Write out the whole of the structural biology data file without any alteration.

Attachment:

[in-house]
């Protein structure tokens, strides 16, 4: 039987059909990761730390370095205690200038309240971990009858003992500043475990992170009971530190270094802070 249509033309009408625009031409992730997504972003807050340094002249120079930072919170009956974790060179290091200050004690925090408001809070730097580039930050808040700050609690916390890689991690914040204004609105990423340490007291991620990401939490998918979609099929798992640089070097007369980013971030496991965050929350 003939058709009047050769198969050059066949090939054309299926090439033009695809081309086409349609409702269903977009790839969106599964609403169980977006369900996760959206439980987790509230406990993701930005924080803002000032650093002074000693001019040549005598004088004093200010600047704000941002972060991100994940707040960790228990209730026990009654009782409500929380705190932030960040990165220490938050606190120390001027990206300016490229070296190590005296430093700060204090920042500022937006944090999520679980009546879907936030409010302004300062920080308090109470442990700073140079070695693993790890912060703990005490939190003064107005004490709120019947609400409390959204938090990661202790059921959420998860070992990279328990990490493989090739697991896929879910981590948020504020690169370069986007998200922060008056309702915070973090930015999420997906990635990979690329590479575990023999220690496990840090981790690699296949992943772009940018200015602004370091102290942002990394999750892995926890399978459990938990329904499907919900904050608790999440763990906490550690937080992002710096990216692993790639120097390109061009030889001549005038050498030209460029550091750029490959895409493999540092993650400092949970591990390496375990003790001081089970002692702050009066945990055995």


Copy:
[in-house]
């Protein structure tokens, strides 16, 4: 039987059909990761730390370095205690200038309240971990009858003992500043475990992170009971530190270094802070 249509033309009408625009031409992730997504972003807050340094002249120079930072919170009956974790060179290091200050004690925090408001809070730097580039930050808040700050609690916390890689991690914040204004609105990423340490007291991620990401939490998918979609099929798992640089070097007369980013971030496991965050929350 003939058709009047050769198969050059066949090939054309299926090439033009695809081309086409349609409702269903977009790839969106599964609403169980977006369900996760959206439980987790509230406990993701930005924080803002000032650093002074000693001019040549005598004088004093200010600047704000941002972060991100994940707040960790228990209730026990009654009782409500929380705190932030960040990165220490938050606190120390001027990206300016490229070296190590005296430093700060204090920042500022937006944090999520679980009546879907936030409010302004300062920080308090109470442990700073140079070695693993790890912060703990005490939190003064107005004490709120019947609400409390959204938090990661202790059921959420998860070992990279328990990490493989090739697991896929879910981590948020504020690169370069986007998200922060008056309702915070973090930015999420997906990635990979690329590479575990023999220690496990840090981790690699296949992943772009940018200015602004370091102290942002990394999750892995926890399978459990938990329904499907919900904050608790999440763990906490550690937080992002710096990216692993790639120097390109061009030889001549005038050498030209460029550091750029490959895409493999540092993650400092949970591990390496375990003790001081089970002692702050009066945990055995």